[U]nlike Logan and Walter, who apparently needed a camera’s flash to “wake up,” Georgina was the only one whose black consciousness broke through without an external trigger. She also seemed to have the greatest internal struggle when she was in close proximity to Chris. Which means she was fighting the hardest but it wasn’t even for herself. That is what’s heartbreaking.
I’m not sure that Peele did this intentionally, but Georgina is the embodiment of the two-edged sword that is the “strong black woman” stereotype. It’s this idea that Black women can’t be broken, that we don’t crack under pressure, that we make the best of our circumstances, or that we don’t need support. While this stereotype is founded in some truth (black women are some of the most magical and persevering beings I know), it also builds up a myth about black women and our ability to maneuver through life. We can be broken. We do crack under pressure. Sometimes, our circumstances get the best of us. And no matter how stable we are, we ALWAYS need support.
Maybe I’m not the right person to say this as a black man but,
I hope the success of Wonder Woman doesn’t just mean more women are directing superhero movies, but are given the chance to direct/write movies from the many other franchises that exist like Mission Impossible, Transformers, Star Wars, Anything in this Dark Universe Universal is doing, a big budget Monster movie with Godzilla and King Kong, James Bond, I heard they are rebooting Resident Evil let’s let a talent woman director like Jennifer Kent with her horror background tackle that, Terminator (cause they just won’t ever let that go), Alien, Fast and Furious, and so many other I can’t even name them all. Or you know give them a big budget to adapt a popular book like Ava DuVernay is currently doing with A Wrinkle in Time, or let them have their own stories we need more original voices, or let them build their own unique franchises. And if they fail, let them try again cause lord knows even the best male directors and writers fail at times and they are still given multiple chances. We all should celebrate Wonder Woman’s success, but know it’s not the end of a long journey to true equality for women in Hollywood.
In Honour of International Women’s Day: 10 Movies About Friendship Directed by Women
Breathedir. Mélanie Laurent (2014) Charlie is an average French suburban teenager, but when she becomes fast friends with Sarah, the rebellious new girl at school, she discovers there’s nothing average about how she feels.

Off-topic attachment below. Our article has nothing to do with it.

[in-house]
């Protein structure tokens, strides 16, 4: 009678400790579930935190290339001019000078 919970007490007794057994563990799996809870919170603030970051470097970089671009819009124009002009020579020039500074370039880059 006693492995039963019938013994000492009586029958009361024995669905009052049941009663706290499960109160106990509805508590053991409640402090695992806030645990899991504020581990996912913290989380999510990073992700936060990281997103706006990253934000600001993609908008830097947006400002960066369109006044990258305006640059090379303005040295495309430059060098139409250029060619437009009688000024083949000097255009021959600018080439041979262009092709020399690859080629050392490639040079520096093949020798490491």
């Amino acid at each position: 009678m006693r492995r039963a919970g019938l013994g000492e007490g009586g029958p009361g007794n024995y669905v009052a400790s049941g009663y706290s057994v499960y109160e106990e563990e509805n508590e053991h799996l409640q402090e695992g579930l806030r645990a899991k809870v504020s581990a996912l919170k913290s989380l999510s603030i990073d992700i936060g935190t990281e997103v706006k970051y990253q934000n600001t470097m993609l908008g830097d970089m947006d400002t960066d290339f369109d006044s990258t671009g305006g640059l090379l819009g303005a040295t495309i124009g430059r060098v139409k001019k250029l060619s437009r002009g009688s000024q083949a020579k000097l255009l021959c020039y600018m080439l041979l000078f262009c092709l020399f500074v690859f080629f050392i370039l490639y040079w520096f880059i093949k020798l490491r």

Daisiesdir. Vera Chytilová (1966) Two girls try to understand the meaning of the world and their life.
The Edge of Seventeen dir. Kelly Fremon Craig (2016) High-school life gets even more unbearable for Nadine when her best friend, Krista, starts dating her older brother.
The Fitsdir. Anna Rose Holmer (2015) While training at the gym 11-year-old tomboy Toni becomes entranced with a dance troupe. As she struggles to fit in she finds herself caught up in danger as the group begins to suffer from fainting spells and other violent fits.
The Forest for the Treesdir. Maren Ade (2003) As an awkward idealistic high school teacher begins her first job in the city, things turn out to be much tougher than she had imagined.
Divinesdir. Houda Benyamina (2016) In a housing estate on the outskirts of Paris, a teenager who is hungry for her share of power and success becomes a runner for a drug dealer.
Hush Little Babydir. Hella Joof (2009) Four dysfunctional teenage girls steal a car and elope from the institution where they live. They go on a road trip across Denmark, confronting ghosts of the past and settling old accounts as their dark secrets are revealed.
The Innocentsdir. Anne Fontaine (2016) In 1945 Poland, a young French Red Cross doctor who is sent to assist the survivors of the German camps discovers several nuns in advanced states of pregnancy during a visit to a nearby convent.
In Bloomdir. Nana Ekvtimishvili & Simon Groß (2013) Set in the Georgian capital of Tbilisi in 1992. Friends Eka and Natia look to leave childhood behind as they ignore societal customs and work to escape their turbulent family lives.
Thirteen dir. Catherine Hardwicke (2003) A thirteen-year-old girl’s relationship with her mother is put to the test as she discovers drugs, sex, and petty crime in the company of her cool but troubled best friend.